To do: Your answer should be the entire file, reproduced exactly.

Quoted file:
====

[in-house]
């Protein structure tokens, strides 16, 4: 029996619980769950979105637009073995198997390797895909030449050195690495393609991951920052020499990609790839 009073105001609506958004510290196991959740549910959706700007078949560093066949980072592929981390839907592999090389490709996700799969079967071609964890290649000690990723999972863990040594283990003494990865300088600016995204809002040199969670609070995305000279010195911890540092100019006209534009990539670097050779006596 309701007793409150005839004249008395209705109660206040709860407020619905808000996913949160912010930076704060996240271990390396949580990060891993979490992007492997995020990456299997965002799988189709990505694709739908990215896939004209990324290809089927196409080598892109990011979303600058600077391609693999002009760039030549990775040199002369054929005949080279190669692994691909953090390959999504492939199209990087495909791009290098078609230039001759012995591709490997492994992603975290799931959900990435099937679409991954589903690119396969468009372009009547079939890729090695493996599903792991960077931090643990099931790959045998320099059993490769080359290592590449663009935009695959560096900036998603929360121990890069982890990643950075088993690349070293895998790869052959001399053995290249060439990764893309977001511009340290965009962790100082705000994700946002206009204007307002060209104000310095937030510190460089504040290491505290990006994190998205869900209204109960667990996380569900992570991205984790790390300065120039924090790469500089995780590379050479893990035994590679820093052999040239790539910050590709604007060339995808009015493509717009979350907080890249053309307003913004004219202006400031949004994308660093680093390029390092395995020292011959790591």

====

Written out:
[in-house]
């Protein structure tokens, strides 16, 4: 029996619980769950979105637009073995198997390797895909030449050195690495393609991951920052020499990609790839 009073105001609506958004510290196991959740549910959706700007078949560093066949980072592929981390839907592999090389490709996700799969079967071609964890290649000690990723999972863990040594283990003494990865300088600016995204809002040199969670609070995305000279010195911890540092100019006209534009990539670097050779006596 309701007793409150005839004249008395209705109660206040709860407020619905808000996913949160912010930076704060996240271990390396949580990060891993979490992007492997995020990456299997965002799988189709990505694709739908990215896939004209990324290809089927196409080598892109990011979303600058600077391609693999002009760039030549990775040199002369054929005949080279190669692994691909953090390959999504492939199209990087495909791009290098078609230039001759012995591709490997492994992603975290799931959900990435099937679409991954589903690119396969468009372009009547079939890729090695493996599903792991960077931090643990099931790959045998320099059993490769080359290592590449663009935009695959560096900036998603929360121990890069982890990643950075088993690349070293895998790869052959001399053995290249060439990764893309977001511009340290965009962790100082705000994700946002206009204007307002060209104000310095937030510190460089504040290491505290990006994190998205869900209204109960667990996380569900992570991205984790790390300065120039924090790469500089995780590379050479893990035994590679820093052999040239790539910050590709604007060339995808009015493509717009979350907080890249053309307003913004004219202006400031949004994308660093680093390029390092395995020292011959790591």